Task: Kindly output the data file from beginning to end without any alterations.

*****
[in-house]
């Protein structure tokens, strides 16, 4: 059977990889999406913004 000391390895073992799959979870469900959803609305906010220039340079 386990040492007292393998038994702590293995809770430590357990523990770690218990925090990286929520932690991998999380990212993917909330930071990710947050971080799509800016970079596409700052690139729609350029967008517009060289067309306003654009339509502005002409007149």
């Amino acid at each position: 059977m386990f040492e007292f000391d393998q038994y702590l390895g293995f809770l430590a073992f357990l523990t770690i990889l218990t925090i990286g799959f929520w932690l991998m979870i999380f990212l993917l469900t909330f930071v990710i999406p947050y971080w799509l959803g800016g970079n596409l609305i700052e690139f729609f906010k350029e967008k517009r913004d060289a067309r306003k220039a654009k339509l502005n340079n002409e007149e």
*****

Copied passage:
[in-house]
């Protein structure tokens, strides 16, 4: 059977990889999406913004 000391390895073992799959979870469900959803609305906010220039340079 386990040492007292393998038994702590293995809770430590357990523990770690218990925090990286929520932690991998999380990212993917909330930071990710947050971080799509800016970079596409700052690139729609350029967008517009060289067309306003654009339509502005002409007149």
């Amino acid at each position: 059977m386990f040492e007292f000391d393998q038994y702590l390895g293995f809770l430590a073992f357990l523990t770690i990889l218990t925090i990286g799959f929520w932690l991998m979870i999380f990212l993917l469900t909330f930071v990710i999406p947050y971080w799509l959803g800016g970079n596409l609305i700052e690139f729609f906010k350029e967008k517009r913004d060289a067309r306003k220039a654009k339509l502005n340079n002409e007149e």